• Legumes. I personally don’t eat legumes as I can feel that I dont’ digest them well (even when they’re soaked), but they may be for you – listen to your body! (Best soaked – see below).

I want to include protein in all my meals as it is essential for normal growth, for building and repairing cells and for building and maintaining muscle. It can not be stored by the body, so it is important to consume every day. There are 22 amino acids that make up proteins, eight of which cannot be synthesized by the body, so must be consumed in food.  Of these essential 8 amino acids, animal proteins are the only proteins that contains all of these essential amino acids in the one food. Maybe this is why we have a number of ‘reformed’ vegetarians and/or vegans that come to us for quality beef – not having felt well on a strict vegetarian or vegan diet.

Including protein with each meal helps to make me feel full (satiated) for longer.  I love to eat porridge made with soaked oats, but I feel hungry within about 40 minutes and it also just doesn’t make me feel great in the stomach.

Hormones and enzymes (which carry out chemical reactions in the body) are both proteins and both very important parts of a well-functioning body so another reason to include proteins with each meal.

With regard to grassfed beef protein, consuming a variety of cuts, including slow cooked, collagen rich cuts is also a great thing for health.

Be informed about grains, seeds, nuts and beans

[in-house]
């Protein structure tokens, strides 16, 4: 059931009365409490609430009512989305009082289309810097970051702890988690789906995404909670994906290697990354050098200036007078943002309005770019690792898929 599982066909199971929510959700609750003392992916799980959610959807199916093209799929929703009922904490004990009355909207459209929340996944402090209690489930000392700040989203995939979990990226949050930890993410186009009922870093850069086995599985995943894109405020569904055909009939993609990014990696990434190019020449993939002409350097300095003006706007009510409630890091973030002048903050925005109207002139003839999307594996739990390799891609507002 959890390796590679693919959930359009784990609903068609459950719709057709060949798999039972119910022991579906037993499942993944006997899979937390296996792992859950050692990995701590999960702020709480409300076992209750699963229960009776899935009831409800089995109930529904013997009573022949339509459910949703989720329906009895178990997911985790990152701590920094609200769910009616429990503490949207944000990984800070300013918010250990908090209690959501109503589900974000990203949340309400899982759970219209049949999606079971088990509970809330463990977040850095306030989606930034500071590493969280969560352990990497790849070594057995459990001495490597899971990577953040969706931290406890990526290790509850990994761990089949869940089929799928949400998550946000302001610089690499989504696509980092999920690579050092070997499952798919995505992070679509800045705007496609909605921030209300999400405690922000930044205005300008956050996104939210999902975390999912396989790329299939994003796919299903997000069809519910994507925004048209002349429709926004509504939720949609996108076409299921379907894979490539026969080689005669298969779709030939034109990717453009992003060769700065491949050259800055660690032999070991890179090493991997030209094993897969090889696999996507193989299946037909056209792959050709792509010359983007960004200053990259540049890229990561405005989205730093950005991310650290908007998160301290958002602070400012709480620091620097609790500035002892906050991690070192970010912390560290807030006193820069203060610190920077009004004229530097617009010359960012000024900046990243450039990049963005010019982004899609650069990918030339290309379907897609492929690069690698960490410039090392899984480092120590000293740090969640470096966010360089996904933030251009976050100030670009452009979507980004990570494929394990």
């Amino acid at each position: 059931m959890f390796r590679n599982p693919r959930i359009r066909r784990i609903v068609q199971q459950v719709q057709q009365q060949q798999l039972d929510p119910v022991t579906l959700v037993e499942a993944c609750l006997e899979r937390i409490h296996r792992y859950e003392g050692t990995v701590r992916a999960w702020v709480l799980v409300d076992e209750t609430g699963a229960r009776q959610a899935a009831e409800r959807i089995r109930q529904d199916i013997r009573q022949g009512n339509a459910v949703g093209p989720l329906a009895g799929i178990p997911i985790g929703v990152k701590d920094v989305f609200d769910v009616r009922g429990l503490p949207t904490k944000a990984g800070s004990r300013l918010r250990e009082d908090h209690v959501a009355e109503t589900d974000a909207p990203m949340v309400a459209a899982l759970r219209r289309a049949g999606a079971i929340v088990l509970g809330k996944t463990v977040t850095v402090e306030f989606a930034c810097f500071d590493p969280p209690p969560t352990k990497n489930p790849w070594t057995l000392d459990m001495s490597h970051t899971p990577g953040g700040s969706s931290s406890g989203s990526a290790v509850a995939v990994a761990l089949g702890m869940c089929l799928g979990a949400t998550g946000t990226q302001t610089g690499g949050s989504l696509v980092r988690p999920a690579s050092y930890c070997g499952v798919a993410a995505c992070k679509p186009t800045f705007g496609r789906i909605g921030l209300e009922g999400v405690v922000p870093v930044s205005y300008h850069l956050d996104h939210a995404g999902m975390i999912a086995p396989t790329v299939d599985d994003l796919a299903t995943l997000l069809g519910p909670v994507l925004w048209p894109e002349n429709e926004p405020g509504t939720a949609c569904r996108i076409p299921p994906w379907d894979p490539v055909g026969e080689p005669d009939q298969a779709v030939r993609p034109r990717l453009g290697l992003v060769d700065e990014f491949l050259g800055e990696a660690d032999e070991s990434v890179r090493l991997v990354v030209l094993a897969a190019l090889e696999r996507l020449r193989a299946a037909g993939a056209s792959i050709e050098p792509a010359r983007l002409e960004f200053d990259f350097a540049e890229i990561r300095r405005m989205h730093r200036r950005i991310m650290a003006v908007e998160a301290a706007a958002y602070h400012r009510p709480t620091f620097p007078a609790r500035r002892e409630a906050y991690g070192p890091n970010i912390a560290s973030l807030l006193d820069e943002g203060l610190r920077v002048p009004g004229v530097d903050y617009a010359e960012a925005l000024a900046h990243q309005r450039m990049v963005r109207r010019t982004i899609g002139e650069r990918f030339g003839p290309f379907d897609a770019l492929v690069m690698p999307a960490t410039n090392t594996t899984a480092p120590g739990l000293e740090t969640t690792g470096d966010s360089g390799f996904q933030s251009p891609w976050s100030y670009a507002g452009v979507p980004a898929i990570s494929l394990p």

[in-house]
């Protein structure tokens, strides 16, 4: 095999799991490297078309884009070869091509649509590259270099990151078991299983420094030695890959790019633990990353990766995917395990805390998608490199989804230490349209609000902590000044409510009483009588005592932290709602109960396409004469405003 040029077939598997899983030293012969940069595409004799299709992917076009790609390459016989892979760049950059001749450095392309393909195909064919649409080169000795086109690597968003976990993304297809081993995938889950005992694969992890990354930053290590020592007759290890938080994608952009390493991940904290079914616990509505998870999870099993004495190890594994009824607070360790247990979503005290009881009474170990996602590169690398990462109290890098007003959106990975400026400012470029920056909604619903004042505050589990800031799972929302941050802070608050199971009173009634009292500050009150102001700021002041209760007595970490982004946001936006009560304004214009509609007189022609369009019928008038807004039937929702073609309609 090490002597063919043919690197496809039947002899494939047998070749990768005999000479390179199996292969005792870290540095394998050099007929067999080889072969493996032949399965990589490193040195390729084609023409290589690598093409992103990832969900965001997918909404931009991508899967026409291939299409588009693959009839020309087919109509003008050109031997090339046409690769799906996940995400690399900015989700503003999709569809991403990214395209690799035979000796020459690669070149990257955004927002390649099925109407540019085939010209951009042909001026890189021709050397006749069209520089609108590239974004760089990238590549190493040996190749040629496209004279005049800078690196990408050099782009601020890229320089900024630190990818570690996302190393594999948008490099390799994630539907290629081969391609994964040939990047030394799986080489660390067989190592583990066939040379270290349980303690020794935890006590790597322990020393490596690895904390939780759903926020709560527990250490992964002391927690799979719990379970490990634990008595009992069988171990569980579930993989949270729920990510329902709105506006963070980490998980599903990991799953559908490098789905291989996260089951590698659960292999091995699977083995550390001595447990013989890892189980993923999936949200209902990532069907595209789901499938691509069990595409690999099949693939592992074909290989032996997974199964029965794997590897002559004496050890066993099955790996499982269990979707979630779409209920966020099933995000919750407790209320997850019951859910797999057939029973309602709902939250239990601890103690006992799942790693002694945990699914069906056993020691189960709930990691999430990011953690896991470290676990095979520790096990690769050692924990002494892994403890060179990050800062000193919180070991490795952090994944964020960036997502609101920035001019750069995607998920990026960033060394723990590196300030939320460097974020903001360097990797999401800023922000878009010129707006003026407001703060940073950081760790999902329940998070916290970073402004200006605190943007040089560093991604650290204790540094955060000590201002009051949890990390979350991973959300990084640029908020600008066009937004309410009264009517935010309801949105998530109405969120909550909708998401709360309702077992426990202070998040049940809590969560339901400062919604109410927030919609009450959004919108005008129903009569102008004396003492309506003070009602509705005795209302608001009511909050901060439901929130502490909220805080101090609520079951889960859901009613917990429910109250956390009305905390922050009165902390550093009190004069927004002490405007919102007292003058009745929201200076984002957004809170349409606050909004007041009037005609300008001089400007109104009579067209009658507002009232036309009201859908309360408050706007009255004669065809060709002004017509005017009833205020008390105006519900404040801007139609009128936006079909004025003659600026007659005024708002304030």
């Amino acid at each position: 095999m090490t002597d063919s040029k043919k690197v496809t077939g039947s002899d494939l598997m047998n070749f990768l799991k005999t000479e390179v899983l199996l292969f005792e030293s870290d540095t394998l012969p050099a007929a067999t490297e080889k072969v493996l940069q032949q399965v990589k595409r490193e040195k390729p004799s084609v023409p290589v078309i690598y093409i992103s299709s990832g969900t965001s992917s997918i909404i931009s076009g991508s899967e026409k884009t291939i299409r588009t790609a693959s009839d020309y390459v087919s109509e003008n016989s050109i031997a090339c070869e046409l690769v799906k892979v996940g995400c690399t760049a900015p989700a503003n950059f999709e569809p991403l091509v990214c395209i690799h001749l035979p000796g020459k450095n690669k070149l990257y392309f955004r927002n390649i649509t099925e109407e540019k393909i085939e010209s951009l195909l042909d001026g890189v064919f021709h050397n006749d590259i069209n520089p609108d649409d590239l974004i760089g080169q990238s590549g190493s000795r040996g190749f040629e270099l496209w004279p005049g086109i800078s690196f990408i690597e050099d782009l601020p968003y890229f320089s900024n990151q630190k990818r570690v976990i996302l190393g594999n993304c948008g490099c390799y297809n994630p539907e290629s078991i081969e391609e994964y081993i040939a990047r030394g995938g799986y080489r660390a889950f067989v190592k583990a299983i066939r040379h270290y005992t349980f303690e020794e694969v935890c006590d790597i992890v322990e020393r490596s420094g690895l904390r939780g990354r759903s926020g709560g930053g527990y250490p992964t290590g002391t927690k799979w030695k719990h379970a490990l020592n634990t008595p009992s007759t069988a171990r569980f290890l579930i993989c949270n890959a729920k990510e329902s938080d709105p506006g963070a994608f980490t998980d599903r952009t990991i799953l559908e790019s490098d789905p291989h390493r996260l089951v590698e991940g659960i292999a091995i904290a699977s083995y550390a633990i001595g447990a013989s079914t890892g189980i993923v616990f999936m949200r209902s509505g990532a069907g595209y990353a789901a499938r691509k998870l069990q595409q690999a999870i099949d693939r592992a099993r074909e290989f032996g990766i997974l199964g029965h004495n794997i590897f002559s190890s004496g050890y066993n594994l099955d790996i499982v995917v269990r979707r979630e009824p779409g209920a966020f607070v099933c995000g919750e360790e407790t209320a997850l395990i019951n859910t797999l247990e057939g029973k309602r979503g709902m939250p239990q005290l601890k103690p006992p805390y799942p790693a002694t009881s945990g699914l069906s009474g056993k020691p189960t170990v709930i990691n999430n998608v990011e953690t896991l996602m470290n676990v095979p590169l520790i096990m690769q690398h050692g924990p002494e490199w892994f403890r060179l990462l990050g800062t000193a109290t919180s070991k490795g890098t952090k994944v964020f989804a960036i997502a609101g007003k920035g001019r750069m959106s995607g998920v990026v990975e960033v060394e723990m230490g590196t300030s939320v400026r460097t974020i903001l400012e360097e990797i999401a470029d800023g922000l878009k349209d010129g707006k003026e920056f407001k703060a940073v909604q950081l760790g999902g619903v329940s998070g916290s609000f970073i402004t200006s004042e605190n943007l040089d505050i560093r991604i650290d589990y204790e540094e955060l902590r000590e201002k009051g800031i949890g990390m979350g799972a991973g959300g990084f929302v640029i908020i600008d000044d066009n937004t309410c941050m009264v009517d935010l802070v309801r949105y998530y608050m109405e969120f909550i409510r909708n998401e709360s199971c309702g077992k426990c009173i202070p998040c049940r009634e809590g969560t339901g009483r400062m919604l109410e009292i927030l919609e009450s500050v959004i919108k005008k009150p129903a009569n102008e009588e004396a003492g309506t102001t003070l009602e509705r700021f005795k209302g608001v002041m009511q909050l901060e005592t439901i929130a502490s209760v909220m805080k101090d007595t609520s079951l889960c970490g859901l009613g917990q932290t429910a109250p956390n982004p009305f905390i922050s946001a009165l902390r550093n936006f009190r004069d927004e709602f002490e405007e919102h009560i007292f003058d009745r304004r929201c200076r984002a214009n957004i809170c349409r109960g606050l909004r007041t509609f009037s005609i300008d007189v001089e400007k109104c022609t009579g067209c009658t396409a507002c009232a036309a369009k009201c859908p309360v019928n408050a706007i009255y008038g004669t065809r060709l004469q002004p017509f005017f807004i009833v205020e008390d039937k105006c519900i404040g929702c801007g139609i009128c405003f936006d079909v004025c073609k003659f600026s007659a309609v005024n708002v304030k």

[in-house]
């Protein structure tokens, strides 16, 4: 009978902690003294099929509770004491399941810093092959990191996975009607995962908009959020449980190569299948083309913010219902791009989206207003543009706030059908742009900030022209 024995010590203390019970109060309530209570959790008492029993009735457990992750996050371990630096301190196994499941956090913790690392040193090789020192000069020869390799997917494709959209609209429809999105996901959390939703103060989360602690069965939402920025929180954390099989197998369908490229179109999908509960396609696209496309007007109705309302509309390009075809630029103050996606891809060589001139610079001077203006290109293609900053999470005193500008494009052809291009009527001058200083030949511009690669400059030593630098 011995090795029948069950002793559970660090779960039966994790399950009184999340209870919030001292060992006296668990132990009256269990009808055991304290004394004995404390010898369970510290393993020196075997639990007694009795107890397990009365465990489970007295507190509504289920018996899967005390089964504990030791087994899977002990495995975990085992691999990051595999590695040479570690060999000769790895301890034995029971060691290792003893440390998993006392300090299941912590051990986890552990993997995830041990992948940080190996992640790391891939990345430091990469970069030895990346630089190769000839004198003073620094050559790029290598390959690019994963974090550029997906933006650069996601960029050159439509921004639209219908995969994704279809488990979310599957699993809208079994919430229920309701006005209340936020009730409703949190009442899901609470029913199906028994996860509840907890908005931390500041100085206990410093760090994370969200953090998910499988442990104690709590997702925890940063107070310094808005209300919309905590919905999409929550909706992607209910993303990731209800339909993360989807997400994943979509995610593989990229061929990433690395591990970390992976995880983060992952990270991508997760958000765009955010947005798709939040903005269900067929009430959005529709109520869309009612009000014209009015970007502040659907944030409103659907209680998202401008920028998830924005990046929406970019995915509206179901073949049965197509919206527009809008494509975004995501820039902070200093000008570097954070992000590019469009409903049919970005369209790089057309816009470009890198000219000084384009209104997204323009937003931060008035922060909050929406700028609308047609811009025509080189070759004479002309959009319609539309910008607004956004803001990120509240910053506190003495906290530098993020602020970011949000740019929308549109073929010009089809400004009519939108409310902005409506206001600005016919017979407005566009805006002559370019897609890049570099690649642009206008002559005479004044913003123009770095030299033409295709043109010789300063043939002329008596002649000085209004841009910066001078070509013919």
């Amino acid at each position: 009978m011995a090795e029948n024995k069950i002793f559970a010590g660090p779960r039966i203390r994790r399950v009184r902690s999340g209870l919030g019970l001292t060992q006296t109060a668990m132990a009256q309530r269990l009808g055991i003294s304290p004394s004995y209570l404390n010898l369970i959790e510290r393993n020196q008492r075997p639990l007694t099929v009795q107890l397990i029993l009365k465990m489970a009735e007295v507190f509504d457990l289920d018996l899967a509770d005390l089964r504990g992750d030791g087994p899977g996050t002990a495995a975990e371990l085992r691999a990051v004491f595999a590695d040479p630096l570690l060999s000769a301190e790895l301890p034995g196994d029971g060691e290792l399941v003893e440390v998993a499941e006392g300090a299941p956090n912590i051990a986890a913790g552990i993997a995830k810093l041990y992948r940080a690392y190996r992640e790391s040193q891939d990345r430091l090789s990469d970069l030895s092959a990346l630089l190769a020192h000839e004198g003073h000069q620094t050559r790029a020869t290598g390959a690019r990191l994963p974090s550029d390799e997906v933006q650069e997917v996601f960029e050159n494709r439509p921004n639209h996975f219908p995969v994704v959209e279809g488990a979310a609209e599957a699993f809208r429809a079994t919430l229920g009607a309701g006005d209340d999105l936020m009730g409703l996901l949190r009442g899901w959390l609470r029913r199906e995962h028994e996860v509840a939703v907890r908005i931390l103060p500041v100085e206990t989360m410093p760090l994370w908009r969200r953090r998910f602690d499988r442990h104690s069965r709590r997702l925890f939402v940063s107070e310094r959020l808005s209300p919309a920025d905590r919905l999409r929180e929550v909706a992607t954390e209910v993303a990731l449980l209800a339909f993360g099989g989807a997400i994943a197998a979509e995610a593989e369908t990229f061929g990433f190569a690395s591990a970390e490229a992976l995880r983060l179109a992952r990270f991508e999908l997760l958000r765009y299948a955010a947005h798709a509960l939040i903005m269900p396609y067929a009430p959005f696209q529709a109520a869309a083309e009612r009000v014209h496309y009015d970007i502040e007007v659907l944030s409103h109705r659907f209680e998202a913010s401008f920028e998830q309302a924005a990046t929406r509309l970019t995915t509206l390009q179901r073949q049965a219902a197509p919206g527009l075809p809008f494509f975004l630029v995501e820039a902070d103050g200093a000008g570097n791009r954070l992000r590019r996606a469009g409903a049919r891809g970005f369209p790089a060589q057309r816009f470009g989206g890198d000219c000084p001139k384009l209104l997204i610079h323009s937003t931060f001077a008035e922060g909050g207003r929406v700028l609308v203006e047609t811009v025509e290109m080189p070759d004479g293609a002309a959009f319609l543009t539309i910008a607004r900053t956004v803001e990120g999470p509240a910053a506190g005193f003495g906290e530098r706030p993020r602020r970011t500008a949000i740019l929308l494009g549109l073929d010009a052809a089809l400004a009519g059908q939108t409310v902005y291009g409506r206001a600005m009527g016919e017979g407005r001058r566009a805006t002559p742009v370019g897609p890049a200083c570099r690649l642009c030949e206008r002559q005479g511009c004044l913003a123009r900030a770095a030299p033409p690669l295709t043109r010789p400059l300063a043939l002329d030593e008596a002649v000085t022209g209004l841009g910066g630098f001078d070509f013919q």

Some of our customers are paleo eating, some are gluten free – our family are not strictly either, but we do limit our grain, seed and legume intake and I’ll explain why. Regardless of what YOU choose to eat though, what I would hope is that you are making informed, conscious choices and then taking note of how you feel (energy levels, thought clarity, physically).

The main reason I limit the intake of grains and seeds is due to anti-nutrients. Anti-nutrients are compounds in the food which prevent the absorption of minerals and vitamins during digestion – especially calcium, magnesium, zinc, iron and copper.

They are present in grains and seeds to prevent their attack by pests or in the case of phytic acid (you may have heard of this), it is present to prevent the seed from germinating until the correct conditions are present. It inhibits digestion by binding to the above mentioned nutrients and prevents their absorption into the body. Many foods also contain phytates (compared with phytic acid), which are helpful enzymes that break down phytic acid. The problem being that phytates can be damaged through modern day processing of food – even the modern milling of flour.